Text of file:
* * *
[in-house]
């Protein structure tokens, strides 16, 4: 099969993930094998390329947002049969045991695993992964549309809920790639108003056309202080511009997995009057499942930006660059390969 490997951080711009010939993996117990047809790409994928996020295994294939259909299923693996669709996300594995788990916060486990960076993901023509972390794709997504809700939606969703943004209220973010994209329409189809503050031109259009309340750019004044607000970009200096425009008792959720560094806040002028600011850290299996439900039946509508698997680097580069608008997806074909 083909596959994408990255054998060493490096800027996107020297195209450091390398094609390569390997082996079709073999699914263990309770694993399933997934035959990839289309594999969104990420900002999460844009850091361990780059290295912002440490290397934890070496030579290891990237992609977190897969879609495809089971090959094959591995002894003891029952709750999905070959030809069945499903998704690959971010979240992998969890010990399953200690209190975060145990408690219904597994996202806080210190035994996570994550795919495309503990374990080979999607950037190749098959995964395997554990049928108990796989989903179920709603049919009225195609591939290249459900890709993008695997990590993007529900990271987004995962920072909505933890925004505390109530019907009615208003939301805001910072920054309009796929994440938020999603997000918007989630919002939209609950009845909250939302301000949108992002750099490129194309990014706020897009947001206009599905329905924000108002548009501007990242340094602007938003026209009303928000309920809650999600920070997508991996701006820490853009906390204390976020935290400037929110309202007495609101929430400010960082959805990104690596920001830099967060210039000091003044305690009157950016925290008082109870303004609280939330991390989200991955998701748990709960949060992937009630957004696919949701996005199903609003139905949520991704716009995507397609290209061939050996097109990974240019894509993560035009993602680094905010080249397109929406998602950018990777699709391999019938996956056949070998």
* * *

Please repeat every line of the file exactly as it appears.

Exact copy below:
[in-house]
């Protein structure tokens, strides 16, 4: 099969993930094998390329947002049969045991695993992964549309809920790639108003056309202080511009997995009057499942930006660059390969 490997951080711009010939993996117990047809790409994928996020295994294939259909299923693996669709996300594995788990916060486990960076993901023509972390794709997504809700939606969703943004209220973010994209329409189809503050031109259009309340750019004044607000970009200096425009008792959720560094806040002028600011850290299996439900039946509508698997680097580069608008997806074909 083909596959994408990255054998060493490096800027996107020297195209450091390398094609390569390997082996079709073999699914263990309770694993399933997934035959990839289309594999969104990420900002999460844009850091361990780059290295912002440490290397934890070496030579290891990237992609977190897969879609495809089971090959094959591995002894003891029952709750999905070959030809069945499903998704690959971010979240992998969890010990399953200690209190975060145990408690219904597994996202806080210190035994996570994550795919495309503990374990080979999607950037190749098959995964395997554990049928108990796989989903179920709603049919009225195609591939290249459900890709993008695997990590993007529900990271987004995962920072909505933890925004505390109530019907009615208003939301805001910072920054309009796929994440938020999603997000918007989630919002939209609950009845909250939302301000949108992002750099490129194309990014706020897009947001206009599905329905924000108002548009501007990242340094602007938003026209009303928000309920809650999600920070997508991996701006820490853009906390204390976020935290400037929110309202007495609101929430400010960082959805990104690596920001830099967060210039000091003044305690009157950016925290008082109870303004609280939330991390989200991955998701748990709960949060992937009630957004696919949701996005199903609003139905949520991704716009995507397609290209061939050996097109990974240019894509993560035009993602680094905010080249397109929406998602950018990777699709391999019938996956056949070998």